The grid’s big looming problem: Getting power to where it’s needed


In the punishing heat wave that struck the Pacific Northwest, about 17,000 electricity customers were without power in Washington state in June. Nearly 20,000 more were enduring blackouts in Idaho, Oregon, California and Nevada. Those aren’t devastating numbers, but they are a reminder that the electrical grid in America is frayed and always operating close to the edge. To learn more, read “The grid’s big looming problem: Getting power to where it’s needed.” Reading this article may require a subscription from the news outlet.

Key Takeaways:

  • A central issue is chronic congestion on transmission lines that bring power from where it’s made to where it’s wanted.
  • In Texas, ERCOT says congestion costs the state about $1 billion a year. In northern Vermont, officials have put a moratorium on new solar and wind projects, because the transmission lines can’t carry any more electricity.
  • A consequence of congestion is that wind and solar equipment is sometimes unable to operate because there is no room on the lines to carry their electricity. For example, in New York state last year, 62 gigawatt-hours of wind power was curtailed.
  • A larger problem is that wind, solar, and other projects can wait years before they get the green light to connect to transmission lines. Currently, the waiting list includes proposed renewable power plants capable of turning out 680 gigawatts.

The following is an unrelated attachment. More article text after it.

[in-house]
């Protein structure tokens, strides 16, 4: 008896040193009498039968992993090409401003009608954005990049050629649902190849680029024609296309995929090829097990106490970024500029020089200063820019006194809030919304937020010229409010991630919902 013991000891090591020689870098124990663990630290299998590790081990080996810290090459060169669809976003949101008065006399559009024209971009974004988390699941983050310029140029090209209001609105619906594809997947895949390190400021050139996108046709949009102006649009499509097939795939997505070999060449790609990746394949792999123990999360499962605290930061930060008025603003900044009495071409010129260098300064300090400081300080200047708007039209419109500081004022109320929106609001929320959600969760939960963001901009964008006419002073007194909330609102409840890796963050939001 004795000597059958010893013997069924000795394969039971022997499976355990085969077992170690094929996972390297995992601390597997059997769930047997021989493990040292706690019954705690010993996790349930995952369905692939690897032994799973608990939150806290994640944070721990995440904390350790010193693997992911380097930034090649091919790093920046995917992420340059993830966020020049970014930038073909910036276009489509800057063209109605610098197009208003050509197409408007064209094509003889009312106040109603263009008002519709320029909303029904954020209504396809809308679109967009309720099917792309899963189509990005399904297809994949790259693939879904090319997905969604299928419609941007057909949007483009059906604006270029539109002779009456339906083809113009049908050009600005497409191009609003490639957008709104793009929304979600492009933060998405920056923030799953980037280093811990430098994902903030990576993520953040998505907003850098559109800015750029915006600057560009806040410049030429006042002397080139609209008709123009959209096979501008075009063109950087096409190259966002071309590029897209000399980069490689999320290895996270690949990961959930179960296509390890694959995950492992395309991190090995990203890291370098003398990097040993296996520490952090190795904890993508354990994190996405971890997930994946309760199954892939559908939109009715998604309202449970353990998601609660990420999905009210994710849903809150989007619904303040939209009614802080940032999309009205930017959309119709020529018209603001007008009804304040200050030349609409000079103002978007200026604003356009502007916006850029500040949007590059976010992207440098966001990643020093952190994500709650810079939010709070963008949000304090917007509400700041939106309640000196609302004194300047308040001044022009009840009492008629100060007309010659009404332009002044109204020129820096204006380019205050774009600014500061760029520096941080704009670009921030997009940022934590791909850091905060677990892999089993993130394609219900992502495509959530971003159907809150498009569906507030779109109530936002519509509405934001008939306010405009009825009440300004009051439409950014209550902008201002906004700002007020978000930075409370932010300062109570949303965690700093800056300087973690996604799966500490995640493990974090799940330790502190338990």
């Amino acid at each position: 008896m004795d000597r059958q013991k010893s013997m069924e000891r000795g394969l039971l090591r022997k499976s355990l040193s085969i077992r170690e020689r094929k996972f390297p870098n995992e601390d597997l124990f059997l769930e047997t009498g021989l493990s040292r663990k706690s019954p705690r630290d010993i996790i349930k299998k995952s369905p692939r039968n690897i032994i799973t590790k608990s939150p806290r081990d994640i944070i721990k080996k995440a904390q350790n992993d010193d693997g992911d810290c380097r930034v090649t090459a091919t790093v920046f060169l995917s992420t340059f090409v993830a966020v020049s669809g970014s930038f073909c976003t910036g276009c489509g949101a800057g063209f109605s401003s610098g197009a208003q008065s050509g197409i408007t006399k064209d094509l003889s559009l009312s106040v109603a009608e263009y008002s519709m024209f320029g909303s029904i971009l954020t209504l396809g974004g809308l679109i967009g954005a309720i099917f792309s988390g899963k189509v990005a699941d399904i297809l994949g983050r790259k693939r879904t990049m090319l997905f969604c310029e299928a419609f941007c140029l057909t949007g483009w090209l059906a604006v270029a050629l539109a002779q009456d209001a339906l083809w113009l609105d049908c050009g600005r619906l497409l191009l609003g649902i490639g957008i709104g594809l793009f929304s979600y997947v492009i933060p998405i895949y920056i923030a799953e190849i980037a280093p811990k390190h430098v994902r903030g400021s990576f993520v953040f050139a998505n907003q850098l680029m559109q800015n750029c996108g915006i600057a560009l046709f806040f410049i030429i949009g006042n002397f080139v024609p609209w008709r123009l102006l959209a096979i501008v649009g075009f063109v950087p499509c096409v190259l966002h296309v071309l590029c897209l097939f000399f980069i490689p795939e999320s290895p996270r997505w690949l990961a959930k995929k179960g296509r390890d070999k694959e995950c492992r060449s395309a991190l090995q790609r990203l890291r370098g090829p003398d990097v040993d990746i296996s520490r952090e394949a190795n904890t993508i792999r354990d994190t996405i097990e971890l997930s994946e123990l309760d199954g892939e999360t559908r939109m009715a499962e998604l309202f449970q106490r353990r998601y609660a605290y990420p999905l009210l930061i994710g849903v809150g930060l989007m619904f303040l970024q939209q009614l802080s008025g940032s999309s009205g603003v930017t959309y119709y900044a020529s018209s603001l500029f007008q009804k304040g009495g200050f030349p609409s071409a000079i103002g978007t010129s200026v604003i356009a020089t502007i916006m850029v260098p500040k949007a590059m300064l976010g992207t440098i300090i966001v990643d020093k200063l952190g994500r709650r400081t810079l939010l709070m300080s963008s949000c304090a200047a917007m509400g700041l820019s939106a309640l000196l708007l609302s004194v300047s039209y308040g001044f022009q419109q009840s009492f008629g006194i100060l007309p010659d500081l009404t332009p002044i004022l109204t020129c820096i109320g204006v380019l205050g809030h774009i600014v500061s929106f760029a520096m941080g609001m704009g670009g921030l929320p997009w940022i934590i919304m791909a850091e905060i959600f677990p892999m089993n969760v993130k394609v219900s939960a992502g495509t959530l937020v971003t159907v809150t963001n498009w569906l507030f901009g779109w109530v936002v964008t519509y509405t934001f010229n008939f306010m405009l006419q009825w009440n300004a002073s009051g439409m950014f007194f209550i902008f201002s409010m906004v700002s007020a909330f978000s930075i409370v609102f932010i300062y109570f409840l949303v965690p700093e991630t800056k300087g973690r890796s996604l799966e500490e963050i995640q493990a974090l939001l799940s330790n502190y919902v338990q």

• Up to now, much of the country has pursued a market-based approach, with different companies producing, transmitting and distributing power.

Path to 100% Perspective:

Addressing grid capacity will be essential to realizing a 100% zero emission electricity system by 2035. To accommodate the significant amount of renewables to be installed, flexibility in the form of energy storage and carbon neutral flexible gas power plants will be key to balancing the grid. The U.S. will need 410 GW of new battery energy storage by 2035, combined with 116 GW of new flexible gas-fired power capacity operating on renewable bio or synthetic carbon neutral fuels.


Photo by Casey Horner on Unsplash